William Hemby Lane


William Hemby Lane was born in Chowan County, North Carolina, ninth month, 27th, 1850. He was the son of Elsberry and Sallie A. Lane, both members of Piny Woods Monthly Meeting of Friends. From early childhood their children were trained to honor and obey father and mother, and so live in the fear of the Lord.

Hemby, as he was familiarly called, stayed with his father and mother until he was twenty-one years of age, when he was soon married to Sarah E. Winslow, daughter of Jesse B. and Sarah Winslow, members of the aforesaid meeting. They settled in Perquimans County, about five miles from Piny Woods, and were regular attenders of that meeting, unless kept away by sickness or some other unavoidable hinderance. He very seldom spoke in meetings for worsnip, but the life which he led proved him to be a humble follower of the Lord.

In the year 1883 a great sadness visited his heretofore happy and peaceful home, when his beloved wife was taken from him, leaving five little children with no longer a tender mother to soothe their childish fears. This seemed like a dark day, but the Lord was

round about, and wonderfully blessed him both in basket and in store. His youngest sister, Emily, now came to live with him, and herein was a way made, where there seemed to be no way; for no one, save a mother, could have filled in the ranks and acted the parental part as did she,—ever loving, patient and kind in whatever seemed her duty.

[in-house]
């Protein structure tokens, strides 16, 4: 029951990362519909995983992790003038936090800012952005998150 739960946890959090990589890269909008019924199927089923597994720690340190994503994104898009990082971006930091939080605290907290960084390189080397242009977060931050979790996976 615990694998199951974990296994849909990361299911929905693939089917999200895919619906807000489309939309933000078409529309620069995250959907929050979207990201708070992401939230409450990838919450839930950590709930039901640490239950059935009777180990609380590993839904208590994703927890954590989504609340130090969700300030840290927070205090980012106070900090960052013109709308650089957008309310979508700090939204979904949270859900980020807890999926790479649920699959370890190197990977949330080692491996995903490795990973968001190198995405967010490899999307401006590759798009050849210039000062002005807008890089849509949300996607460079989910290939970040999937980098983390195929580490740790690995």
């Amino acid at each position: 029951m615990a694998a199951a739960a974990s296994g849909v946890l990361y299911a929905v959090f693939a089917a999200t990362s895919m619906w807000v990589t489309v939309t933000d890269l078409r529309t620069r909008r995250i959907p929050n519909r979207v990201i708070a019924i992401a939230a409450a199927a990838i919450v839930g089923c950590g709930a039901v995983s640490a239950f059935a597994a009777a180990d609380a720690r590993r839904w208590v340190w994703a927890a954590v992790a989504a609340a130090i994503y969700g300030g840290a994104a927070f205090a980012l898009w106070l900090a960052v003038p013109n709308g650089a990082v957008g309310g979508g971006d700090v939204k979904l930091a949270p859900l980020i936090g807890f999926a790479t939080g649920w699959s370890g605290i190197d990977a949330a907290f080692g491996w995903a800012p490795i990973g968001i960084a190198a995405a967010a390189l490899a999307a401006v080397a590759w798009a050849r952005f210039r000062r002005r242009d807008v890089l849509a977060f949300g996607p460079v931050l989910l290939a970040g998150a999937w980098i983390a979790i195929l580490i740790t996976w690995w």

In 1885 he was again married to Lucinda Winslow, daughter of Exum and Elizabeth Winslow. She, too, was a member of Piny Woods Meeting, and also a cousin to his first wife. It proved that rich blessing were continually added, for a step-mother indeed had filled the mother's vacant chair, and joy and happiness was again felt around the family altar. A mother's love now reigned supreme.

The subject of this sketch appeared to have a special gift for business, and though he had but little education, could solve any problem that came to him in way of business. He was always honest in his dealings with people and endeavored to so live in a way that was well pleasing in the sight of his Lord, which brought to him a host of friends whom he was ever ready to help in every time of need.

Hemby was a man of very few words, but what he said had great weight, and proven a lesson wherever spoken.

In 1900 he moved to Centre Hill, in Chowan County, where he spent the remainder of his life.

On the afternoon of the tenth month, the 15th, 1911, he was taken violently ill, being conscious only a short part of the time. All that loving hands could do was of no avail. The dear Lord saw best to take him away; yet we have Paul's assurance: “All things work together for good to those who love the Lord.”

His funeral was conducted at his home by friends and others on first day afternoon, 10th month, the 22nd, 1911, in the presence of an immense crowd of sorrowing relatives and friends, after which he was quietly bourne to the family burying ground, and peacefully laid to rest amid a shower of beautiful flowers, placed on the casket by loving friends, which were wet with sad tears from those who loved him.

Two beautiful characteristics manifested by Hemby deserve special mention. Sad to say, they are too rare, even in Christian homes. We never knew him to display the slightest temper, or give away to anger; nor did we ever know him to speak unkindly to a mortal soul. He had cause, of course, as we all have, more or less, yet grace sustained him. Truly, a good man has gone to his merited reward. He was an excellent provider, a kind and effectionate husband, a true father, and a loving friend, always cheerful and shedding forth sunshine and happiness in the world, with always a smile for those with whom he mingled.

Though his form cannot be seen in this world again, yet his influence for good will live on and on, and his life be an inspiration to those who knew him.